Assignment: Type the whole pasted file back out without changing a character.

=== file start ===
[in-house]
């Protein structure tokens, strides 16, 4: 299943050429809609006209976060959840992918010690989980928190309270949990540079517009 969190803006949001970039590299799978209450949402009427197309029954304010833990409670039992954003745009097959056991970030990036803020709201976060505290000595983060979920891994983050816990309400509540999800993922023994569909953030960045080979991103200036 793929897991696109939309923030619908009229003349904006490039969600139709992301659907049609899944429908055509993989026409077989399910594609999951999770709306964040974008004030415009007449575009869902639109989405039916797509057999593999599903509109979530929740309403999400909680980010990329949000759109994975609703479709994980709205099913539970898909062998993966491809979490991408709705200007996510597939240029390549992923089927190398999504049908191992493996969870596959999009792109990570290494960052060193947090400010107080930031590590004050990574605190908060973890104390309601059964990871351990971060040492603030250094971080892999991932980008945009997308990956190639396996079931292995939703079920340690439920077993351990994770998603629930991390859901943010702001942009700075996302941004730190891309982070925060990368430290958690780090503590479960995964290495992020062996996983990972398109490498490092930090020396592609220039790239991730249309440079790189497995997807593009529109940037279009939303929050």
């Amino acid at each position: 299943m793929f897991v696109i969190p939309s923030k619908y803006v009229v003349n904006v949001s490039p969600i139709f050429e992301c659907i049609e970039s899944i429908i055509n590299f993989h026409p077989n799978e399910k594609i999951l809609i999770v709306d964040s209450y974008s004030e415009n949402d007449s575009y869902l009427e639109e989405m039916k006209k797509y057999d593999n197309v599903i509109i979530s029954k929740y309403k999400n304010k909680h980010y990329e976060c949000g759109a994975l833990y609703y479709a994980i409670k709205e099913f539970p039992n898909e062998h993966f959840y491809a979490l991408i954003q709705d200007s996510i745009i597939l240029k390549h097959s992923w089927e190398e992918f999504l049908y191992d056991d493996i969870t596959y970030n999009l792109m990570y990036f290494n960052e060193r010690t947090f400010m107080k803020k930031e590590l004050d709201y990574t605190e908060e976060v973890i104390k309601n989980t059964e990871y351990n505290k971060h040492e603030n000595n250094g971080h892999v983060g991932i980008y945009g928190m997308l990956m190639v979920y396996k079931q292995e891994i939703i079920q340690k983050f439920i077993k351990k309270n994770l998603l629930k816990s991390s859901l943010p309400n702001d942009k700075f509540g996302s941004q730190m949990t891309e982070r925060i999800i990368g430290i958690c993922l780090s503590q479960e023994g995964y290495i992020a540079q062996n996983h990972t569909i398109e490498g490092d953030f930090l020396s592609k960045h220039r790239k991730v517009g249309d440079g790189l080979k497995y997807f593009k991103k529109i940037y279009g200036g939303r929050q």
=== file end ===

[in-house]
């Protein structure tokens, strides 16, 4: 299943050429809609006209976060959840992918010690989980928190309270949990540079517009 969190803006949001970039590299799978209450949402009427197309029954304010833990409670039992954003745009097959056991970030990036803020709201976060505290000595983060979920891994983050816990309400509540999800993922023994569909953030960045080979991103200036 793929897991696109939309923030619908009229003349904006490039969600139709992301659907049609899944429908055509993989026409077989399910594609999951999770709306964040974008004030415009007449575009869902639109989405039916797509057999593999599903509109979530929740309403999400909680980010990329949000759109994975609703479709994980709205099913539970898909062998993966491809979490991408709705200007996510597939240029390549992923089927190398999504049908191992493996969870596959999009792109990570290494960052060193947090400010107080930031590590004050990574605190908060973890104390309601059964990871351990971060040492603030250094971080892999991932980008945009997308990956190639396996079931292995939703079920340690439920077993351990994770998603629930991390859901943010702001942009700075996302941004730190891309982070925060990368430290958690780090503590479960995964290495992020062996996983990972398109490498490092930090020396592609220039790239991730249309440079790189497995997807593009529109940037279009939303929050």
């Amino acid at each position: 299943m793929f897991v696109i969190p939309s923030k619908y803006v009229v003349n904006v949001s490039p969600i139709f050429e992301c659907i049609e970039s899944i429908i055509n590299f993989h026409p077989n799978e399910k594609i999951l809609i999770v709306d964040s209450y974008s004030e415009n949402d007449s575009y869902l009427e639109e989405m039916k006209k797509y057999d593999n197309v599903i509109i979530s029954k929740y309403k999400n304010k909680h980010y990329e976060c949000g759109a994975l833990y609703y479709a994980i409670k709205e099913f539970p039992n898909e062998h993966f959840y491809a979490l991408i954003q709705d200007s996510i745009i597939l240029k390549h097959s992923w089927e190398e992918f999504l049908y191992d056991d493996i969870t596959y970030n999009l792109m990570y990036f290494n960052e060193r010690t947090f400010m107080k803020k930031e590590l004050d709201y990574t605190e908060e976060v973890i104390k309601n989980t059964e990871y351990n505290k971060h040492e603030n000595n250094g971080h892999v983060g991932i980008y945009g928190m997308l990956m190639v979920y396996k079931q292995e891994i939703i079920q340690k983050f439920i077993k351990k309270n994770l998603l629930k816990s991390s859901l943010p309400n702001d942009k700075f509540g996302s941004q730190m949990t891309e982070r925060i999800i990368g430290i958690c993922l780090s503590q479960e023994g995964y290495i992020a540079q062996n996983h990972t569909i398109e490498g490092d953030f930090l020396s592609k960045h220039r790239k991730v517009g249309d440079g790189l080979k497995y997807f593009k991103k529109i940037y279009g200036g939303r929050q």